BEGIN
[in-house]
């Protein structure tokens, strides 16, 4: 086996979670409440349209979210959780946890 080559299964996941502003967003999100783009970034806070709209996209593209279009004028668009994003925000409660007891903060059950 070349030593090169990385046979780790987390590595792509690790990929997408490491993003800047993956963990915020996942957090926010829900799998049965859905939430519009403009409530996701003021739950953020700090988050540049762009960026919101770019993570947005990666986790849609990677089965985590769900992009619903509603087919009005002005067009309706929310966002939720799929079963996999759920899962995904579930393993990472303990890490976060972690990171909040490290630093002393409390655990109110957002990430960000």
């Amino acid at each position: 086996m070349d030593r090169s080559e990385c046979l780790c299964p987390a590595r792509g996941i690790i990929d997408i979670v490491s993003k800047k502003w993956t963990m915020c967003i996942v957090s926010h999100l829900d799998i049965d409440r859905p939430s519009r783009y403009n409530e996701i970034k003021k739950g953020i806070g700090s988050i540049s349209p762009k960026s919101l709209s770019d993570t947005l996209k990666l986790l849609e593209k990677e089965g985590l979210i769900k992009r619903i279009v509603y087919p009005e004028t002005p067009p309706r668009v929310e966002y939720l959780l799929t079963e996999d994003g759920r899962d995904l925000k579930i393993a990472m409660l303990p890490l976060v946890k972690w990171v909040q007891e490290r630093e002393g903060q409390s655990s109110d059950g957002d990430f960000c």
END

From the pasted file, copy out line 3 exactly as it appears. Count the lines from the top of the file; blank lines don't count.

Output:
């Amino acid at each position: 086996m070349d030593r090169s080559e990385c046979l780790c299964p987390a590595r792509g996941i690790i990929d997408i979670v490491s993003k800047k502003w993956t963990m915020c967003i996942v957090s926010h999100l829900d799998i049965d409440r859905p939430s519009r783009y403009n409530e996701i970034k003021k739950g953020i806070g700090s988050i540049s349209p762009k960026s919101l709209s770019d993570t947005l996209k990666l986790l849609e593209k990677e089965g985590l979210i769900k992009r619903i279009v509603y087919p009005e004028t002005p067009p309706r668009v929310e966002y939720l959780l799929t079963e996999d994003g759920r899962d995904l925000k579930i393993a990472m409660l303990p890490l976060v946890k972690w990171v909040q007891e490290r630093e002393g903060q409390s655990s109110d059950g957002d990430f960000c």